As we went along, partly to hold him in conversation, and partly to satisfy myself, I asked him about Ham. He said, almost in the same words as formerly, that Ham was just the same, 'wearing away his life with kiender no care nohow for 't; but never murmuring, and liked by all'.
I asked him what he thought Ham's state of mind was, in reference to the cause of their misfortunes? Whether he believed it was dangerous? What he supposed, for example, Ham would do, if he and Steerforth ever should encounter?
'I doen't know, sir,' he replied. 'I have thowt of it oftentimes, but I can't awize myself of it, no matters.'
I recalled to his remembrance the morning after her departure, when we were all three on the beach. 'Do you recollect,' said I, 'a certain wild way in which he looked out to sea, and spoke about "the end of it"?'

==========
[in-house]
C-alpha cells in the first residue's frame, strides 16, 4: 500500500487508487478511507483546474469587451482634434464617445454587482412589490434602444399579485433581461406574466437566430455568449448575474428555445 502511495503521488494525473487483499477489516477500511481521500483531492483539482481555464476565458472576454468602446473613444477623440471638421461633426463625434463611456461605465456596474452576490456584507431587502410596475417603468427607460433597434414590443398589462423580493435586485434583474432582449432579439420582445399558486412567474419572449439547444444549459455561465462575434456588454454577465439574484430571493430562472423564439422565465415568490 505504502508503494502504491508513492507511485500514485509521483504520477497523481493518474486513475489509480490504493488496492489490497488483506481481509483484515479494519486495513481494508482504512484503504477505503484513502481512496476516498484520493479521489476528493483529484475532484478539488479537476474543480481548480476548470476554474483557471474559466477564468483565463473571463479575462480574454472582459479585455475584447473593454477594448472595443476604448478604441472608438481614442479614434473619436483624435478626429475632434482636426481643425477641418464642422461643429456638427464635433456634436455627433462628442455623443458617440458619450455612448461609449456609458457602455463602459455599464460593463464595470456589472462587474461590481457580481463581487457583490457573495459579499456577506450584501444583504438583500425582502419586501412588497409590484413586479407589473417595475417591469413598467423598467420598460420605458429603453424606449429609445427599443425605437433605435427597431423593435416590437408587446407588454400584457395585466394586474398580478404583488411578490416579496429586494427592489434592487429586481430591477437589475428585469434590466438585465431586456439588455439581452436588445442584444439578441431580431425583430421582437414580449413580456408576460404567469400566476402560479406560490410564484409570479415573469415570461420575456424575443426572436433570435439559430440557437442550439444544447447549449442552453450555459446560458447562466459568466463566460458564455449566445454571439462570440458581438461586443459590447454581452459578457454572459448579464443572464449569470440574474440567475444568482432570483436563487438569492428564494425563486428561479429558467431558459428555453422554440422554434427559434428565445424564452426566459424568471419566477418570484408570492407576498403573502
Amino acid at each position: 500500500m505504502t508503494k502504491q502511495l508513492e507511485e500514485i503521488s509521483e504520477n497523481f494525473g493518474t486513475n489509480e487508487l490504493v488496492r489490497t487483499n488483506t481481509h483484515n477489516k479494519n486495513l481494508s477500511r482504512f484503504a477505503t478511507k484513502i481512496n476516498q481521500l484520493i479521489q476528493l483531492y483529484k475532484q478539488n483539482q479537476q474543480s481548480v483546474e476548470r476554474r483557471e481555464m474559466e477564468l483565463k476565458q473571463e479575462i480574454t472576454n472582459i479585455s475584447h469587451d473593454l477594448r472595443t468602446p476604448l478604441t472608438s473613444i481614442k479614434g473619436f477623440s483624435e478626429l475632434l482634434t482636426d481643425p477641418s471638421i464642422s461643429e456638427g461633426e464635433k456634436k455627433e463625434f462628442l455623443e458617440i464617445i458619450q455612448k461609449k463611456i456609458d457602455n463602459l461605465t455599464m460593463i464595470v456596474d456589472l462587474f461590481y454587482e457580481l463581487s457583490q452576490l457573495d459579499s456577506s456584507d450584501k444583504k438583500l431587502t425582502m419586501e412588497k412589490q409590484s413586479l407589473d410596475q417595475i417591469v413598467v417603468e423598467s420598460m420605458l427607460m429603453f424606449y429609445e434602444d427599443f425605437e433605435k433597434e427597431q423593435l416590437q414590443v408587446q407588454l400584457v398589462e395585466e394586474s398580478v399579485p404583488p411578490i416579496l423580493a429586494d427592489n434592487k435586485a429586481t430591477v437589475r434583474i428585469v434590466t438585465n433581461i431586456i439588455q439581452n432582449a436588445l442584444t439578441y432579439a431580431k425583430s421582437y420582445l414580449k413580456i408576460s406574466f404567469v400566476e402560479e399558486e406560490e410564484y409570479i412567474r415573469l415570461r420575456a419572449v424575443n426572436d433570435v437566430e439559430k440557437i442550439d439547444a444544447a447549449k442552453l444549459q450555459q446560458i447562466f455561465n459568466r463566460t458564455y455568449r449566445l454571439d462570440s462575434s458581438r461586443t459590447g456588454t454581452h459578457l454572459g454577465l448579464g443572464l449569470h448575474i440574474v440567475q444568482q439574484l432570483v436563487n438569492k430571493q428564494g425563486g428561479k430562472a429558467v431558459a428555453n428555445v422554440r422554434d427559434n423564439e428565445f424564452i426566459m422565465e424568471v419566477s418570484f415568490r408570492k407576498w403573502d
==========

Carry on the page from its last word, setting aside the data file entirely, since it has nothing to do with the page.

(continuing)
'What do you suppose he meant?'
'Mas'r Davy,' he replied, 'I've put the question to myself a mort o' times, and never found no answer. And theer's one curious thing - that, though he is so pleasant, I wouldn't fare to feel comfortable to try and get his mind upon 't. He never said a wured to me as warn't as dootiful as dootiful could be, and it ain't likely as he'd begin to speak any other ways now; but it's fur from being fleet water in his mind, where them thowts lays. It's deep, sir, and I can't see down.'
'You are right,' said I, 'and that has sometimes made me anxious.'
'And me too, Mas'r Davy,' he rejoined. 'Even more so, I do assure you, than his ventersome ways, though both belongs to the alteration in him. I doen't know as he'd do violence under any circumstances, but I hope as them two may be kep asunders.'